How our relationships affect our health

Being a loner or social pariah doesn’t come without its negative health implications. Research conducted over the past several decades on social isolation indicate just how detrimental the affects of social isolation can be. Healthy individuals who are effectively cut-off from society can deteriorate quickly, both physically and mentally. One study conducted on altogether 32,624 US male health professionals aged 42 to 77 years of age totaled 517 deaths. Compared with men with the highest level of social networks, these socially isolated men (not married, fewer than six friends or relatives, no membership in church or community groups) were at a 90% increased risk for cardiovascular disease mortality and double the deaths from accidents and suicides. 1

Relationships have costs and benefits for health.

A group of over 9,000 British civil servants were enrolled in a study to determine the association between negative aspects of close relationships and any increased risk for coronary heart disease. The study determined that marriages and close friendships marked by negativity increased the risk of heart disease. Those in a negative relationship were 34% more likely to have a coronary event in a 12 year follow up study. Additionally, Elderly persons and women especially whom act as primary caregivers for a sick spouse or loved ones may suffer from increased health risks.3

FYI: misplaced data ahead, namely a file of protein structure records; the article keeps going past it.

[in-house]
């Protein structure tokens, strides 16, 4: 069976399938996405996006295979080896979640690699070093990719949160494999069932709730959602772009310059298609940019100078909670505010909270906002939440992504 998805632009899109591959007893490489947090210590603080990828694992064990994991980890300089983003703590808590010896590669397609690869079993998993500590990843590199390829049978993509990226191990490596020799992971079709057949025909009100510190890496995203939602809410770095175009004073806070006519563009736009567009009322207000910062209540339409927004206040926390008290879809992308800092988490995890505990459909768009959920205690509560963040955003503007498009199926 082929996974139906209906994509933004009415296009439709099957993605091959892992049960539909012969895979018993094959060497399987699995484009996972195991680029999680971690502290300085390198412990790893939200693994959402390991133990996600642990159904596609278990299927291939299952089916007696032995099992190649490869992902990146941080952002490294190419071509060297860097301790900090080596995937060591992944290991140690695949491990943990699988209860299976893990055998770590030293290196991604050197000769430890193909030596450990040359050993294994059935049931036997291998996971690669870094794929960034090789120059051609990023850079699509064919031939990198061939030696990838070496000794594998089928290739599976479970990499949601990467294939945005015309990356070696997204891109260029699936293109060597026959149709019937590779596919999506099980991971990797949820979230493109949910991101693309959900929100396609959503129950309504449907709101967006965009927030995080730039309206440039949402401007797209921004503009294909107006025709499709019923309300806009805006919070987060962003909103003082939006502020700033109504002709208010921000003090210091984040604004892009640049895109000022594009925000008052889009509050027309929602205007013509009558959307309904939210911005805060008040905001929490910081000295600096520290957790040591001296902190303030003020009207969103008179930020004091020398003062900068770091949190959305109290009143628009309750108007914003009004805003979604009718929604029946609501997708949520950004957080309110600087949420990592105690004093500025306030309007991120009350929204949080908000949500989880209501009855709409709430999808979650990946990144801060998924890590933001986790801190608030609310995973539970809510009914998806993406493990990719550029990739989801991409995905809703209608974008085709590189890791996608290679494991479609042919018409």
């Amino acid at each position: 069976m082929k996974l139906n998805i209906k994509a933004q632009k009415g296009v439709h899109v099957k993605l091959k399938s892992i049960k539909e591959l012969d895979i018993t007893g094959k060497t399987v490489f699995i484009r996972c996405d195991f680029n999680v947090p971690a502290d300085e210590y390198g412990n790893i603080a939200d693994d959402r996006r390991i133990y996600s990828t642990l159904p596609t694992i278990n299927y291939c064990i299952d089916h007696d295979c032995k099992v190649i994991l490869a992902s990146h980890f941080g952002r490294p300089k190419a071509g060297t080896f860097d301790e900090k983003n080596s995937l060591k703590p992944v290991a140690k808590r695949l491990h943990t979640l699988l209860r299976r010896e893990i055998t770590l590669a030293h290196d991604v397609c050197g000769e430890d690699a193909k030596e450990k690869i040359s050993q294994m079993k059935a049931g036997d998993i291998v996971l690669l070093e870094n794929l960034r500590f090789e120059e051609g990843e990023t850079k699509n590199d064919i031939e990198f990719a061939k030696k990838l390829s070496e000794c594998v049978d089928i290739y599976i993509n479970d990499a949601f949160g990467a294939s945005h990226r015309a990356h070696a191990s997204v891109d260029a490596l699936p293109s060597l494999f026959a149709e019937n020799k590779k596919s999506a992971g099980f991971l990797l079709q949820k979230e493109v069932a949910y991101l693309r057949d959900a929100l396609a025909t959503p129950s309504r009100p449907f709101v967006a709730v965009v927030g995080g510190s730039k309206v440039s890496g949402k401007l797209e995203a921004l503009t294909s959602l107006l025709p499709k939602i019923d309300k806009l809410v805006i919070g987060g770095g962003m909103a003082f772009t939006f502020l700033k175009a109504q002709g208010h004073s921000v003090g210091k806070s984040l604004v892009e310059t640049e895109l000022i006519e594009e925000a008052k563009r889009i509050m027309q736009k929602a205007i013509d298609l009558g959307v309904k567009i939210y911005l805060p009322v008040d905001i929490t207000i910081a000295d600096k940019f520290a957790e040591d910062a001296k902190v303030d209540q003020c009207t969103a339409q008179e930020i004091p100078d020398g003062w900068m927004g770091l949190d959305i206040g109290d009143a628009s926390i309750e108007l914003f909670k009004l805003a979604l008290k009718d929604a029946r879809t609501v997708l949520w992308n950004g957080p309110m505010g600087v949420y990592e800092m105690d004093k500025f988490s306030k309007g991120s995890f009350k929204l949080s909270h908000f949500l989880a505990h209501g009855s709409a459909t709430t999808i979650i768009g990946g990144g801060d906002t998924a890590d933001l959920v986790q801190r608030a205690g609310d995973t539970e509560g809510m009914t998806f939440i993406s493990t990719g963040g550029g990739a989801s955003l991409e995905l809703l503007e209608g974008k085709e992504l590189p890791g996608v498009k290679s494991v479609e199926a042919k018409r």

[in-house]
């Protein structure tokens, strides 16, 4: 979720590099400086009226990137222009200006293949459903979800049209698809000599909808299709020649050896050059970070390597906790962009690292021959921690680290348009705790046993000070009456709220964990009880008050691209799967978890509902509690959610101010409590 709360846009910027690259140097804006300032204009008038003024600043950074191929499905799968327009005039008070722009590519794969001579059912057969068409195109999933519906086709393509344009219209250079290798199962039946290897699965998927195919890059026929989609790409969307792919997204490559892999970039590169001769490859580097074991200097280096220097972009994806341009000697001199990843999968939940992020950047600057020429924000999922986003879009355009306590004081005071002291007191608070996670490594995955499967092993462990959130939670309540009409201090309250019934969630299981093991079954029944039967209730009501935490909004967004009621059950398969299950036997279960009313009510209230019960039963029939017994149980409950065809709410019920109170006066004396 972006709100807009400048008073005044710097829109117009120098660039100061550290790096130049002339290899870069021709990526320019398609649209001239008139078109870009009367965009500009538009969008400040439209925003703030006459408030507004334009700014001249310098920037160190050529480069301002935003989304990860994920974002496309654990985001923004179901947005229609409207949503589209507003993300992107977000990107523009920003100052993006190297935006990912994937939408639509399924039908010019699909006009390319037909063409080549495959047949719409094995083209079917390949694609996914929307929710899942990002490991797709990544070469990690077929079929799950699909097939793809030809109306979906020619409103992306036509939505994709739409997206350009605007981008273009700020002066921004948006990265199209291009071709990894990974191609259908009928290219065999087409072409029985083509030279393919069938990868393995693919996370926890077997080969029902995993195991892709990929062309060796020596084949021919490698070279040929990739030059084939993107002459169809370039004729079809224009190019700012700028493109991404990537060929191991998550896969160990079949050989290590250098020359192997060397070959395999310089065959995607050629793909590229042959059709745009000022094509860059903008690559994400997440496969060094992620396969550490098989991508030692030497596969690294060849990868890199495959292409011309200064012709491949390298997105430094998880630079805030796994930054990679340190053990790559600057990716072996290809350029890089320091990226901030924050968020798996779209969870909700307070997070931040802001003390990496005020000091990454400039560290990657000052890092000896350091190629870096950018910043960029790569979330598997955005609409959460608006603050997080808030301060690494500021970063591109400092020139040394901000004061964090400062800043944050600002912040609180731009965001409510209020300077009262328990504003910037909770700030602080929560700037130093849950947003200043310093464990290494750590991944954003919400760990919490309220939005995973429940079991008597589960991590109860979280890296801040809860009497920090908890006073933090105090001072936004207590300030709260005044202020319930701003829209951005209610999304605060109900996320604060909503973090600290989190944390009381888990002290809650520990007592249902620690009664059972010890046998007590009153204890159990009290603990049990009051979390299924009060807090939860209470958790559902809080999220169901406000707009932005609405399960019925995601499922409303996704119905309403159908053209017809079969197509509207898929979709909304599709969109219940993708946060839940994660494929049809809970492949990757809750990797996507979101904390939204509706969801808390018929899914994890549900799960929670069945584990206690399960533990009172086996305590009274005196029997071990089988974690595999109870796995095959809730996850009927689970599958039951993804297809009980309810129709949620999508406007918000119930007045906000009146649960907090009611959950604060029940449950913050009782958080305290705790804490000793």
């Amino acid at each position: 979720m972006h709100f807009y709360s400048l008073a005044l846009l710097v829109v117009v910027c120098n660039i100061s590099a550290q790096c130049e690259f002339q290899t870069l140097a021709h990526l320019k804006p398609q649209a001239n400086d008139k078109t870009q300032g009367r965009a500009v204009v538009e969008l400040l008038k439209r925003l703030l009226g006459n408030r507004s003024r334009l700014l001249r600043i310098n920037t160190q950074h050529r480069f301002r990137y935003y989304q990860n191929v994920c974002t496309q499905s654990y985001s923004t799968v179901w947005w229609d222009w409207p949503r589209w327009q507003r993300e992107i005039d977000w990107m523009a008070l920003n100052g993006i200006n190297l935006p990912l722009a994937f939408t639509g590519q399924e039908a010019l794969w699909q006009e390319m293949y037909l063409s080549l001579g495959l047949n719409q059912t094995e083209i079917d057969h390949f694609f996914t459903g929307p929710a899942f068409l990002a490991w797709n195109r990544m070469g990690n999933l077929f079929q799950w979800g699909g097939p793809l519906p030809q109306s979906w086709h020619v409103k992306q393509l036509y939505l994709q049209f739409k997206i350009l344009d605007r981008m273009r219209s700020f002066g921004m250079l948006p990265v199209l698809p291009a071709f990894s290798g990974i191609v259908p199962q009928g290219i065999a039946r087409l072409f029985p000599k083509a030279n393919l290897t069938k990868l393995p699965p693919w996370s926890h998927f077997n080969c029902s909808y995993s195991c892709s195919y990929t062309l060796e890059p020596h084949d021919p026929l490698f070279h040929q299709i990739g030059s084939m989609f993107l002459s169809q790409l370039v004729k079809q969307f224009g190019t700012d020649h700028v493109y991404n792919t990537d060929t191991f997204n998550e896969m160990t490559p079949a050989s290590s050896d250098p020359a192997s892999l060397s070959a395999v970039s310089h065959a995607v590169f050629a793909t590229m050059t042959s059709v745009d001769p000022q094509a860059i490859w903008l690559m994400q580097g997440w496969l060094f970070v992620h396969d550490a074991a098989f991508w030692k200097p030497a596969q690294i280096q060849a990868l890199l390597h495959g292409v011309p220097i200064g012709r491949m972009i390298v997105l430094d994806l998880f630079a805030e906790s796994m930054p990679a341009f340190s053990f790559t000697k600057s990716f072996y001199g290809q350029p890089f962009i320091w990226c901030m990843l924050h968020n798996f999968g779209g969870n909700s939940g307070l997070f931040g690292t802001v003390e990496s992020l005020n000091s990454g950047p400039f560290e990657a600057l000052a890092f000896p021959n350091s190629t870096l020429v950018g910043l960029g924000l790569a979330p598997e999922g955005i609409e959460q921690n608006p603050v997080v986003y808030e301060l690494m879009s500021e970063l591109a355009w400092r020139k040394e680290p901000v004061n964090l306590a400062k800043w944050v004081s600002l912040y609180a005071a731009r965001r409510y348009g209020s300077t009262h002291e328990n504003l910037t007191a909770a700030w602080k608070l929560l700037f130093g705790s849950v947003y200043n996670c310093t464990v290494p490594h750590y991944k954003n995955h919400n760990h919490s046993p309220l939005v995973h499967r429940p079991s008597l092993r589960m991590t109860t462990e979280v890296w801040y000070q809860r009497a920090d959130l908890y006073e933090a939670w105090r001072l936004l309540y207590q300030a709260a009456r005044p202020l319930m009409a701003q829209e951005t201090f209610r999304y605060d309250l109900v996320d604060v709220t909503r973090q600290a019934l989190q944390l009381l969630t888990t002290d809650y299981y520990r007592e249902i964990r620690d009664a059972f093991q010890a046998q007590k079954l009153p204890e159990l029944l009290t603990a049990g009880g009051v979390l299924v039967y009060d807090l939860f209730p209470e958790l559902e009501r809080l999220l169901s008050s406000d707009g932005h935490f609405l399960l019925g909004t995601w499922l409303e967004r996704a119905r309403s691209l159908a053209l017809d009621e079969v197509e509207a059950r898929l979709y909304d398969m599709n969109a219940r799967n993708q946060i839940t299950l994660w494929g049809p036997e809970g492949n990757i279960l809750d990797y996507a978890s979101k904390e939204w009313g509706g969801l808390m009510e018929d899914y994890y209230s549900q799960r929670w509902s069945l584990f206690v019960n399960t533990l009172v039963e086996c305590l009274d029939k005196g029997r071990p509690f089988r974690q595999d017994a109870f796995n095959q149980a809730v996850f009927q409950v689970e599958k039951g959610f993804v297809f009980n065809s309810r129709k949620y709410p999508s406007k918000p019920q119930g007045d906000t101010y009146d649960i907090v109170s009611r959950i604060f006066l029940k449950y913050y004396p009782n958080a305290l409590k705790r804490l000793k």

A recent article titled Good genes are nice, but joy is better highlights an 80 year study spearheaded by Harvard University which provides invaluable insight into the fabric of our social relationships.

Close relationships, more than money or fame, are what keep people happy throughout their lives, the study revealed. Those ties protect people from life’s discontents, help to delay mental and physical decline, and are better predictors of long and happy lives than social class, IQ, or even genes. That finding proved true across the board among both the Harvard men and the inner-city participants.


1. Kawachi, I. et al. A prospective study of social networks in relation to total mortality and cardiovascular disease in men in the USA. J Epidemiol Community Health 50, 245–251 (1996).
2. De Vogli, R., Chandola, T. & Marmot, M. G. Negative aspects of close relationships and heart disease. Arch. Intern. Med. 167, 1951–1957 (2007).
3. Christakis, N. A. & Allison, P. D. Mortality after the hospitalization of a spouse. N. Engl. J. Med. 354, 719–730 (2006).
5. Umberson, D. & Montez, J. K. Social Relationships and Health: A Flashpoint for Health Policy. J Health Soc Behav 51, S54–S66 (2010).

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